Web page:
Buying or Selling Carson Palmer as the Oakland Raiders' Franchise QB
The Oakland Raiders enter the 2012 NFL season with the intention of contending in what appears to be a very winnable AFC West, and a great deal of their hopes for their upcoming campaign rest on how quarterback Carson Palmer fares in his second year with the team.
However, Palmer and the Raiders first-team offense have struggled in the preseason, calling into question not only the 32-year-old's ability to lead Oakland into the playoffs, but the wisdom of the deal that brought him to Oakland in the first place.
First, let's just get this out of the way. In sending a first-round pick in 2012 and a second-round pick in 2013 to the Cincinnati Bengals for Palmer, the Raiders badly overpaid. It was a panic trade made in the power vacuum caused by Al Davis' passing after starting quarterback Jason Campbell broke his collarbone. There's really no other way to look at it.
That said, it's water under the bridge and the Raiders can't un-ring the bell, so the more pressing question becomes what does having Carson Palmer under center in Oakland mean moving forward?
Unfortunately, the 10th-year veteran hasn't done a whole lot to inspire the warm and fuzzies in that regard either. Granted, Palmer showed some flashes last year in throwing for 2,753 yards and 13 touchdowns.
However, for every needle that Palmer threaded he inspired a cringe, making multiple poor decisions with the football that resulted in 16 interceptions. More importantly than the picks, the Raiders push for the postseason came up short, making the trade seem that much more ill-advised in hindsight.
Palmer hasn't taken any better care of the football this year. In three preseason starts, Palmer hasn't posted a passer rating of over 55, he has yet to throw a touchdown pass and he's been intercepted four times. Palmer was quick to dismiss those struggles when speaking with Jerry McDonald of The San Jose Mercury-News.
"That's what (preseason) is for, really, unless you're a young guy that hasn't played and just wants to get acclimated to the speed of the game," Palmer said. "I've been around long enough, and that's not something I'm trying to do. There are things we'll work on and plays we'll put in we normally wouldn't put in, or if we want to see if this guy can run by that guy. There are a ton of situations that come up where you do things you wouldn't do in a regular-season game."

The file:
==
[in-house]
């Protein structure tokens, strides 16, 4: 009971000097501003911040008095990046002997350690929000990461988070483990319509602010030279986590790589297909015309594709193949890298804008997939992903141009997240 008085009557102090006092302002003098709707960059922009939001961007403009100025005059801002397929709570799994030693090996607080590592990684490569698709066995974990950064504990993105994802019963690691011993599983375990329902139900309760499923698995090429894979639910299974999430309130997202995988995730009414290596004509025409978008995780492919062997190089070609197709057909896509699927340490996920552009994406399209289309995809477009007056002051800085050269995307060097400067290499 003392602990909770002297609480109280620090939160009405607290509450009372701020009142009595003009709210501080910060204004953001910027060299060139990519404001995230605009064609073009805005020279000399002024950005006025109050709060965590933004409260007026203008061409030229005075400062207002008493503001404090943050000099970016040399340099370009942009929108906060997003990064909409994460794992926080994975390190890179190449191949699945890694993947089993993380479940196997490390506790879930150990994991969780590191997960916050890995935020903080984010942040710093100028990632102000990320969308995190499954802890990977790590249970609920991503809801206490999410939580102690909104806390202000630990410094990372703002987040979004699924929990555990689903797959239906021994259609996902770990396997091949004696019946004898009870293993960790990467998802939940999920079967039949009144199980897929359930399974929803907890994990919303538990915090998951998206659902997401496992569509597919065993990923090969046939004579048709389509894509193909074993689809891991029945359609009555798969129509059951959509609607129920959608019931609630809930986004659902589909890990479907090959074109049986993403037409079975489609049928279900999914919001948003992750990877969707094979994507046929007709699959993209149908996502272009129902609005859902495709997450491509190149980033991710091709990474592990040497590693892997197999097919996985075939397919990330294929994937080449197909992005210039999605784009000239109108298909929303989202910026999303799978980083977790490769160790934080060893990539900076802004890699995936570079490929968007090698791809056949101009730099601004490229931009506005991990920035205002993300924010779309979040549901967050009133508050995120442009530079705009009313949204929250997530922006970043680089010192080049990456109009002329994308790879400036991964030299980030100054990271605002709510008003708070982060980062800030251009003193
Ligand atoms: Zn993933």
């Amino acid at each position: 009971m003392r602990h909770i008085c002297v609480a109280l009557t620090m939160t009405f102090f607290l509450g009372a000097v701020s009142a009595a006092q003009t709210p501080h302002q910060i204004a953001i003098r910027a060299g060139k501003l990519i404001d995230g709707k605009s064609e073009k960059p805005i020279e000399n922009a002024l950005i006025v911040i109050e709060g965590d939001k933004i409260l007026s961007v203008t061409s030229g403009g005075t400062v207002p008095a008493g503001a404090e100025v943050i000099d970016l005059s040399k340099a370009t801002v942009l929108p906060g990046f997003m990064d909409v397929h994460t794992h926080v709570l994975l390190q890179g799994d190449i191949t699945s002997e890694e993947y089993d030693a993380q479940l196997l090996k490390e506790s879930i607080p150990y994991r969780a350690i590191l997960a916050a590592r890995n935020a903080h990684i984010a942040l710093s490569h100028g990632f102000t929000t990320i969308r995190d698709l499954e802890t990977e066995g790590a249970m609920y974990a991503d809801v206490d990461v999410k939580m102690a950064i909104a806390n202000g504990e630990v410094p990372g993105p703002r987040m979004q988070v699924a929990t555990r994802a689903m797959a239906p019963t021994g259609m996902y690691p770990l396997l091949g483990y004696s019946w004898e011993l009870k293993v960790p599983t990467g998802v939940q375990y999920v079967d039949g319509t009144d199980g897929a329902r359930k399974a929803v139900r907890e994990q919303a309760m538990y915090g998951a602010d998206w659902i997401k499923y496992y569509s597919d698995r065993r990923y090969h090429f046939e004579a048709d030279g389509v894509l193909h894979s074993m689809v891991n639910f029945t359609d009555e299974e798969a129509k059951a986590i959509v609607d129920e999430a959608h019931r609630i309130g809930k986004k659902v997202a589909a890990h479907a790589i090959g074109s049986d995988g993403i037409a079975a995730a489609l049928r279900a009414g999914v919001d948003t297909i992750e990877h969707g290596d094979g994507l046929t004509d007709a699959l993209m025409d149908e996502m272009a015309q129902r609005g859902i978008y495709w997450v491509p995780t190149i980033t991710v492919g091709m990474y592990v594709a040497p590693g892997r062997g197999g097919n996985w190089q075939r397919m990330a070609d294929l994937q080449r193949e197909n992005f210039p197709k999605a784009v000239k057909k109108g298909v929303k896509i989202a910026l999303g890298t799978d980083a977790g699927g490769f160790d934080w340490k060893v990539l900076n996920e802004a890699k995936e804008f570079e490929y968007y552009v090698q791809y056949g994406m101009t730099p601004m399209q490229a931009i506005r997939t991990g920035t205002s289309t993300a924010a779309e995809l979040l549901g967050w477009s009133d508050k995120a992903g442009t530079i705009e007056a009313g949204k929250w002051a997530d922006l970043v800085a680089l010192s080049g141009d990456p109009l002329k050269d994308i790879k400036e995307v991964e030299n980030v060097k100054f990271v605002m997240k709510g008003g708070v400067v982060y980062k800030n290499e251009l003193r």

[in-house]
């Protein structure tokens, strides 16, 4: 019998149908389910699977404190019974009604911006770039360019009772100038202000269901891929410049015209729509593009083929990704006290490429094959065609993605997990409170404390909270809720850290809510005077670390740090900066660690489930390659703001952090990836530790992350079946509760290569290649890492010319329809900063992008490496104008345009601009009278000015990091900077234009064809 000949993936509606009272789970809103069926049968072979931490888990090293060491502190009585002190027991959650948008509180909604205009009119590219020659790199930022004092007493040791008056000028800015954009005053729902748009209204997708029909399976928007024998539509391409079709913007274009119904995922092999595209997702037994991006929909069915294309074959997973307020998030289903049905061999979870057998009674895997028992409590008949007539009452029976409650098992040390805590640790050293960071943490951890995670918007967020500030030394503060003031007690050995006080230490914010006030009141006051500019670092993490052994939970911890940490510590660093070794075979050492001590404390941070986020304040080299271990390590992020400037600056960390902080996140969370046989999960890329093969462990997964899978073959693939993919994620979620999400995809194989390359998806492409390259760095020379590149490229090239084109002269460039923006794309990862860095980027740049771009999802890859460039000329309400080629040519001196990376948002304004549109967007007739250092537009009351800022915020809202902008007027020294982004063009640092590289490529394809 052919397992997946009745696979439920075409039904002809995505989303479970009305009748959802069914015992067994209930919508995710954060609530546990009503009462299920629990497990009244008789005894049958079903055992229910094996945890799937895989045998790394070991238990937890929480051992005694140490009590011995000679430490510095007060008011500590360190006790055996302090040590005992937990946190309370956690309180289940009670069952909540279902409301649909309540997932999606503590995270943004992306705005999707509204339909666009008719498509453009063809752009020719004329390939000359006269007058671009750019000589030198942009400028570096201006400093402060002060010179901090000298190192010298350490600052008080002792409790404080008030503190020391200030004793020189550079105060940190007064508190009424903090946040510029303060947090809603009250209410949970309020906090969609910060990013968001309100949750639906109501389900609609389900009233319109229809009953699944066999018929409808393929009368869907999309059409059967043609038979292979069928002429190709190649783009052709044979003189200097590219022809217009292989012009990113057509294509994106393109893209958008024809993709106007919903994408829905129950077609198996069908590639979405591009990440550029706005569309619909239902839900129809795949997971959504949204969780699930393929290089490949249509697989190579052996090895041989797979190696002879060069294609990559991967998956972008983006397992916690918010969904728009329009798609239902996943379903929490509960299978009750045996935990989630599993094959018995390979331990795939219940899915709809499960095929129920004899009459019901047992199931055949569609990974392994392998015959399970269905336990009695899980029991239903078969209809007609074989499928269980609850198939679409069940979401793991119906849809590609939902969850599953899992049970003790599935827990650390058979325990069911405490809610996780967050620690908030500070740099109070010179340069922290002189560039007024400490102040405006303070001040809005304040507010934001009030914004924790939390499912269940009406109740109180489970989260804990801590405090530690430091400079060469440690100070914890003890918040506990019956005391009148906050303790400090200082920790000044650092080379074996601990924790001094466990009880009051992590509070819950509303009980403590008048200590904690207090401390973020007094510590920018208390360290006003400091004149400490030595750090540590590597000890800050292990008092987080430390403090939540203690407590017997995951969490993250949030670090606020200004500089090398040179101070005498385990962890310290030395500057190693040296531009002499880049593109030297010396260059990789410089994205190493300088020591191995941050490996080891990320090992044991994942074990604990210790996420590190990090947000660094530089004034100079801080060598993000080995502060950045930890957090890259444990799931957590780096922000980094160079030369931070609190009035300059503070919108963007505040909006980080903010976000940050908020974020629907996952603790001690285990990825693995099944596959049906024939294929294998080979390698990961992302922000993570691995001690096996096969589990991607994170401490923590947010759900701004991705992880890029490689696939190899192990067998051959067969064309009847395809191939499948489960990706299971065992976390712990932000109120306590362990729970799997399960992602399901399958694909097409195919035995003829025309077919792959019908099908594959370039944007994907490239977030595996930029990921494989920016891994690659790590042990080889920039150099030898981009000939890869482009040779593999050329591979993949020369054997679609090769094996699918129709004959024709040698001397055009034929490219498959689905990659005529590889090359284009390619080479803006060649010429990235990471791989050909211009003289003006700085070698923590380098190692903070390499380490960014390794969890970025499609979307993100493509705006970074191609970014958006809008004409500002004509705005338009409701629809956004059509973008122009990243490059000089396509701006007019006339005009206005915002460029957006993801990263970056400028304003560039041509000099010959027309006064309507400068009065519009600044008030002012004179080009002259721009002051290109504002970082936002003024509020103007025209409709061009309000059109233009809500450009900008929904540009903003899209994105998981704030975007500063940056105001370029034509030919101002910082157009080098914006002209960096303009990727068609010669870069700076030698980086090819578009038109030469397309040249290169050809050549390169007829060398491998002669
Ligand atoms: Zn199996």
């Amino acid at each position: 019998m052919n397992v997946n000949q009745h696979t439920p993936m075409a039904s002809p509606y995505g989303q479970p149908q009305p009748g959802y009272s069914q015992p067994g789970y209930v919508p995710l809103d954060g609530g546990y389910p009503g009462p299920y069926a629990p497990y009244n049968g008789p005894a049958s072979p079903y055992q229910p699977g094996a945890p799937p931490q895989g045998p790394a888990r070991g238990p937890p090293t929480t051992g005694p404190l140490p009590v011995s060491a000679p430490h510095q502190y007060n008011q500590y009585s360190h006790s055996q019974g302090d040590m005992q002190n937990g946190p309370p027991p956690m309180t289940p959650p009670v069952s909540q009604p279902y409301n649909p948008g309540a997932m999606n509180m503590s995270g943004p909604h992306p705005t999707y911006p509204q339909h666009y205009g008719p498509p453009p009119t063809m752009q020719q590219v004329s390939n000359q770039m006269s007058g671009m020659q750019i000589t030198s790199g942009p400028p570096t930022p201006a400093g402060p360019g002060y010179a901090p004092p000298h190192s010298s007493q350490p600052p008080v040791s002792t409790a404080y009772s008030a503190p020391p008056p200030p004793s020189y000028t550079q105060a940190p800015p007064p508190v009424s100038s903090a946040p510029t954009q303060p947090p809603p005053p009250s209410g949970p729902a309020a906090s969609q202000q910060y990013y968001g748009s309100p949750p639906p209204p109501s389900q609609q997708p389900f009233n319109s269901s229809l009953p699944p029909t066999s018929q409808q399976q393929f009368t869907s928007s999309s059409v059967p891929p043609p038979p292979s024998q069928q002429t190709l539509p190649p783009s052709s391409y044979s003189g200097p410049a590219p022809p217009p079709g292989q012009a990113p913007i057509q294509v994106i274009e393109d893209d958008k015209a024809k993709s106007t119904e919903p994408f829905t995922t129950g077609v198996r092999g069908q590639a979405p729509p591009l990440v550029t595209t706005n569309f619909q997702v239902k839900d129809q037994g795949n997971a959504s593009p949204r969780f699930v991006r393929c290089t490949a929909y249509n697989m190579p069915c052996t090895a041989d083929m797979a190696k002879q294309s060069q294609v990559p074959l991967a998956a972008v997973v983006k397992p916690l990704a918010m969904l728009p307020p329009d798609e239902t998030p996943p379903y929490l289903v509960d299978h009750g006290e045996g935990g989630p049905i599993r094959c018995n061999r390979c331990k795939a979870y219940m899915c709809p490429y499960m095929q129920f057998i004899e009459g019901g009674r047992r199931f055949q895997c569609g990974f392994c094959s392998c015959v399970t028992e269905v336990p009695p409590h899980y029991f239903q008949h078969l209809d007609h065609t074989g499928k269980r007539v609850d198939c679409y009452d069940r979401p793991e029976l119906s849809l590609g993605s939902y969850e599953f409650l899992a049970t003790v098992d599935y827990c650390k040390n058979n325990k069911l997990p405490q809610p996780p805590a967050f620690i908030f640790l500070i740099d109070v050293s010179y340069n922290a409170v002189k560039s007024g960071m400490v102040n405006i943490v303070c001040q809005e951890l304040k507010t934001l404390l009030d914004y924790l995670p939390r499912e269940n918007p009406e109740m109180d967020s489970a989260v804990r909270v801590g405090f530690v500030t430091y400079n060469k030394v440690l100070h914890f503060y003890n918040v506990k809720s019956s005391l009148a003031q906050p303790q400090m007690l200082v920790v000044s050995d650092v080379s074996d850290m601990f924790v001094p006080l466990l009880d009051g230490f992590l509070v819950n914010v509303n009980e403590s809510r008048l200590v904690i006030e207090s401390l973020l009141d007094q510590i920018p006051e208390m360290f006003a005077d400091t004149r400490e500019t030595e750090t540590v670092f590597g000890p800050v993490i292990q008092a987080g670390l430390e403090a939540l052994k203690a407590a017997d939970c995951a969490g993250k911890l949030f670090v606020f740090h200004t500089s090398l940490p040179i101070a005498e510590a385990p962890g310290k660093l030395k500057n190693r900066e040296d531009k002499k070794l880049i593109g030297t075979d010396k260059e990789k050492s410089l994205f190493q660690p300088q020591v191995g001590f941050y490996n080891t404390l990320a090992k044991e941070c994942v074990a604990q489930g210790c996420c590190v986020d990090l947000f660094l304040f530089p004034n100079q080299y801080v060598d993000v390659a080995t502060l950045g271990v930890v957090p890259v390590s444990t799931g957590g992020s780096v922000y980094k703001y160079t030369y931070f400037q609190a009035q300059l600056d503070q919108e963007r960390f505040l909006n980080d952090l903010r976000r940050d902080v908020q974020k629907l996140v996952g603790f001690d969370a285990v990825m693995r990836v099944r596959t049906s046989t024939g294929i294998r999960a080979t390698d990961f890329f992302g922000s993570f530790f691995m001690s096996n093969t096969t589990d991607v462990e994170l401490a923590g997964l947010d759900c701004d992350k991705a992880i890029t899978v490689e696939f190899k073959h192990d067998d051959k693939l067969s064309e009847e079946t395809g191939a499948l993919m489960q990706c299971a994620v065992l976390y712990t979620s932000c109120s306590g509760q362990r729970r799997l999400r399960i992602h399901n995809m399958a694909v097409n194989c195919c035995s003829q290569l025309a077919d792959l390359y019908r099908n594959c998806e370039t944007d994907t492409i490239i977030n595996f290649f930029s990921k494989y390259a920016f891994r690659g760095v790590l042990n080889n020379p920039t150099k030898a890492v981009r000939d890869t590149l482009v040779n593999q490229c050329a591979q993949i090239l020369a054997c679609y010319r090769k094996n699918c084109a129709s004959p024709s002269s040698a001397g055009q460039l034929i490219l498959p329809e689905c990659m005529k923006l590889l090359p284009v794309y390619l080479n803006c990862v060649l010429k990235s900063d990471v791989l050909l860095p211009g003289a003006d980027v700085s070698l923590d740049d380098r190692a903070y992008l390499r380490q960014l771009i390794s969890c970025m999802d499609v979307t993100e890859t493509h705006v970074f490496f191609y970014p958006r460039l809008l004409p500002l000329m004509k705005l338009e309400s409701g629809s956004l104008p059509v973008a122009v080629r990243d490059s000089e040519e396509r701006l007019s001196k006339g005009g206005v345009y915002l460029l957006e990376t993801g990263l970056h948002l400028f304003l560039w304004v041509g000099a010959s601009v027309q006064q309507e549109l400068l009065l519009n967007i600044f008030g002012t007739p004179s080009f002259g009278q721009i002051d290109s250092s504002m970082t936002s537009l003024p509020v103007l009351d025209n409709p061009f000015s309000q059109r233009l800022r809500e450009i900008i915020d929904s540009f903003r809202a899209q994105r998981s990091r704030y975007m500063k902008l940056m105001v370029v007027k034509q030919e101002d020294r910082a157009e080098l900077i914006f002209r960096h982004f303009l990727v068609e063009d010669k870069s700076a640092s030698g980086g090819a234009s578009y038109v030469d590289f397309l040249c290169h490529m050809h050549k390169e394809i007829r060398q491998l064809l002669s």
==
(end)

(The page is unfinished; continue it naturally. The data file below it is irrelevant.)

That may well be true, and at least part of the problem can likely be laid at the feet of a banged-up Oakland wide receiver corps. Both Denarius Moore and Jacoby Ford have missed significant time this summer, and Palmer expressed concern about not getting reps with those players in another interview with The Mercury-News' Steve Corkran.
"We need a ton of work together," Palmer said Monday as the Raiders returned to the team facility for practice. "You can never get enough work with a guy, even if he's played every rep and you've played every rep. When they're back, it's not easy to get up off the couch, or a walking boot, or off crutches and show up and play."
With that said, lack of timing isn't the biggest problem facing Carson Palmer. It's a perception problem, both in what Oakland fans and even Palmer himself perceive him to be.
Frankly, Carson Palmer just isn't the same player that went to consecutive Pro Bowls and threw for over 4,000 yards twice in Cincinnati. He's older, and in all honesty his right elbow has (whether he or anyone else wants to admit it or not) never fully recovered from the injury he suffered in 2008.
He should have had Tommy John surgery, but he didn't. Much like the trade that brought him to the Bay Area, it's water under the bridge.
So, Carson Palmer enters the preseason finale Thursday against the Seattle Seahawks as a capable, but by no means elite, veteran quarterback. If the Raiders are going to make any noise this year he needs to realize that, because he can't keep trying to fit the square peg in the round hole.
I'll buy Carson Palmer as the Oakland Raiders quarterback in 2012, if only because the backup options in Oakland aren't taking the team anywhere. However, it's a question that's going to have to be revisited after the season, and at that point the answer may be much different.
Which just makes the trade that much worse.
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